In an effort to find accentuate the positive, this pandemic came at a time in history in which humans can handle it best.
- Medical science is at its peak, even if we can’t fix a horse’s bone (Ticket reference).
- We all have plumbing. (TMI Alert: We have a bidet, we don’t need any TP.”
- Hello, electricity.
- There’s an infrastructure to deliver everything. Roads are already built, as are railroads, airports, as well as shipping ports.
- We have broadband internet which allows for fast data communications which not only allows us to communicate across the world in less than a second, and allows for businesses to track and manage inventories with complex algorithms, but websites like Amazon exist which allows us to order anything and have it delivered to our front door. If this happened in the mid-Nineties, imagine trying to do this on a 14.4 or even a 56k modem.
- “Modem” is actually short for “modulator-demodulator”. Thank you, Dr. Livsey. (That’s a joke intended for an audience of one.)
- Grocery stores and places like Wal-Mart and Target have had a chance to establish curbside pickup. Imagine if curbside pickup wasn’t an option at Wal-Mart and just how much more crowded it would be inside. You can place an order and have an expectation of what’s in stock and not. Then, you can pick it up at a scheduled time and you don’t even have to leave your car – and, it’s free.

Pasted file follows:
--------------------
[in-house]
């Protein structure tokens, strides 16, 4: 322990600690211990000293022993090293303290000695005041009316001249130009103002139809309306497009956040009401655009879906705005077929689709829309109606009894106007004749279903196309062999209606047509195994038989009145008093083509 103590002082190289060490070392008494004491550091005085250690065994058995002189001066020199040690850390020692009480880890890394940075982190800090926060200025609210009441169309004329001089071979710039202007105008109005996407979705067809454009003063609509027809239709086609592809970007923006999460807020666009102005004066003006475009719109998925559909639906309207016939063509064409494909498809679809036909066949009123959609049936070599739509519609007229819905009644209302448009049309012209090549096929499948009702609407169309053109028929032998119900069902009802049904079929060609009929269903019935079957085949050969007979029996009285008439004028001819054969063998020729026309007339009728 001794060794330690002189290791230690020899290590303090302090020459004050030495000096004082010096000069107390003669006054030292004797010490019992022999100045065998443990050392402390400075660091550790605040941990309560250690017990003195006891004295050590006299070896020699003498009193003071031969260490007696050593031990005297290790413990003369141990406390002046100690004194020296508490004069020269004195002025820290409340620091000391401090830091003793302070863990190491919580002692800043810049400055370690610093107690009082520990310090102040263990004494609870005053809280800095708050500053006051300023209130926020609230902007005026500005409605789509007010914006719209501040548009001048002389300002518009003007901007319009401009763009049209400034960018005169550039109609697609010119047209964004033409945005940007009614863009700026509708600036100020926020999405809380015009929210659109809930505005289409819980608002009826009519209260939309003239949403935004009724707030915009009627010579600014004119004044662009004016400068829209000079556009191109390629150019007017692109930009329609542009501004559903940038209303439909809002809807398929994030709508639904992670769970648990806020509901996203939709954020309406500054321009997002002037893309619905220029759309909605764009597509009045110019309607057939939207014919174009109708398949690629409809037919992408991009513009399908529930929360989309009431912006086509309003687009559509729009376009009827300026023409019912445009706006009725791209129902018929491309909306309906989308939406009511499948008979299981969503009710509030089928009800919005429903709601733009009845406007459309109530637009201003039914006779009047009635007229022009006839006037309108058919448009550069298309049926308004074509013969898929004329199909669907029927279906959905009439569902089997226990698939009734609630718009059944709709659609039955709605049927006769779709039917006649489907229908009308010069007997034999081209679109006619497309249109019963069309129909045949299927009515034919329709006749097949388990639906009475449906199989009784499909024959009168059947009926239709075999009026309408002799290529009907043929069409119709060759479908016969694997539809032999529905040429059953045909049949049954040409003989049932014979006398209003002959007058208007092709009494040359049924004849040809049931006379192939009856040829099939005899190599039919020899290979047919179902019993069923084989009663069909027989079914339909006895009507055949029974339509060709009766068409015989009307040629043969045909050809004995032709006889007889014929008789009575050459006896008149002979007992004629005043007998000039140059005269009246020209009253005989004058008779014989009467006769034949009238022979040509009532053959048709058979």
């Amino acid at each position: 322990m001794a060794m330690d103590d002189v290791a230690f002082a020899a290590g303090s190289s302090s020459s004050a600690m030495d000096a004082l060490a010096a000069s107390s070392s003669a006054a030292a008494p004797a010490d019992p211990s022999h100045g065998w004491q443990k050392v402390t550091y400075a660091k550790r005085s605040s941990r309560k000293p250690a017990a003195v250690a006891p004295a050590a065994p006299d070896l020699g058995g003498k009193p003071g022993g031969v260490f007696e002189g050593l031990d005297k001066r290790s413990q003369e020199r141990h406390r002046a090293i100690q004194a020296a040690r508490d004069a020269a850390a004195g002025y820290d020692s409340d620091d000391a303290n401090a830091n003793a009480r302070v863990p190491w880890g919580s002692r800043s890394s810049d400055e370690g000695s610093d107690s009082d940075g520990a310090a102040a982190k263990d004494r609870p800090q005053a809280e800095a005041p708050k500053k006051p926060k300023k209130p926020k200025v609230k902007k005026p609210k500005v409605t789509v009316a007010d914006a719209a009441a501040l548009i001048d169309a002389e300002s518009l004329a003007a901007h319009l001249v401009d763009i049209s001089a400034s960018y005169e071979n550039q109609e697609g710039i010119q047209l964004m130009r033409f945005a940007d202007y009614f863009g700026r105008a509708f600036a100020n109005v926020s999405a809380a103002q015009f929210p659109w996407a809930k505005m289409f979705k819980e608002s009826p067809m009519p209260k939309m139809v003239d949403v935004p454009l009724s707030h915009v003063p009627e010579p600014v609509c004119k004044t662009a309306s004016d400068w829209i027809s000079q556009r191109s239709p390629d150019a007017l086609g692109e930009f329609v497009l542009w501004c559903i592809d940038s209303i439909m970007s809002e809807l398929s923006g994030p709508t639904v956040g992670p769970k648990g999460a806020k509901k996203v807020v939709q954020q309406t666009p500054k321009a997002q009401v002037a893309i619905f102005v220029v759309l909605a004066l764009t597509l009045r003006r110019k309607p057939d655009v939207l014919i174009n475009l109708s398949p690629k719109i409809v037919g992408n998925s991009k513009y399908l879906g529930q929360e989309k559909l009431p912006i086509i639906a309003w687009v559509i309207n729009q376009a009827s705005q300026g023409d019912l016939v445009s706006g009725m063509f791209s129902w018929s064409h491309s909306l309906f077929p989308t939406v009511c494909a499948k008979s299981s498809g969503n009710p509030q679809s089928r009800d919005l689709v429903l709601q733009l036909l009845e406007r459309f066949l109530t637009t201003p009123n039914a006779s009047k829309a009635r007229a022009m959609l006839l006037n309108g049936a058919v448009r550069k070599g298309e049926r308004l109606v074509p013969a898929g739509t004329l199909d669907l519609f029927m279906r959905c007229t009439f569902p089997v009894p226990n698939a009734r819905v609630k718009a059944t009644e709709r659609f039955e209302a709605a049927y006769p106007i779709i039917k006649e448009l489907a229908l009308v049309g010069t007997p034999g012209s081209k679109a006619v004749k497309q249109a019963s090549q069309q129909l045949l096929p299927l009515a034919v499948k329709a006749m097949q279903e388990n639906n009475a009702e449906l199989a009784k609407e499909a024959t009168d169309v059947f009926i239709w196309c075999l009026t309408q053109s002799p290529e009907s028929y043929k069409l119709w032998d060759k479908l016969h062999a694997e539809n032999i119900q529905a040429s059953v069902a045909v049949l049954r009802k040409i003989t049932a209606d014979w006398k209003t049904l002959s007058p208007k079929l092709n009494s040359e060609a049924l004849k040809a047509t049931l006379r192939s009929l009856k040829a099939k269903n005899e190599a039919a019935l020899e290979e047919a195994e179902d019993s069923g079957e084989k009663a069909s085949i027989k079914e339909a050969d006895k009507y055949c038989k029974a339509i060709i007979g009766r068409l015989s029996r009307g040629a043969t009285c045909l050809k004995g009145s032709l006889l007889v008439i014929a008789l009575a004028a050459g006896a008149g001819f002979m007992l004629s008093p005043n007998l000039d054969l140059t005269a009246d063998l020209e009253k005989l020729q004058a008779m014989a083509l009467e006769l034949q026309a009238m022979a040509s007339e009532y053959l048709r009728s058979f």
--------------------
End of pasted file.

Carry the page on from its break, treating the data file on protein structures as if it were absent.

- Boredom can easily be conquered, though we will still complain about it. You can read any book in the world which has ever been printed just by ordering it online to an e-reader. You don’t have to download movies or television shows, you simply can stream any show or movie ever created. If that’s not enough, we entertain ourselves with our own created content using Tik Tok and YouTube.
- Mobile phones, yo, anything you need to find out or anyone you need to contact is literally at your fingertips.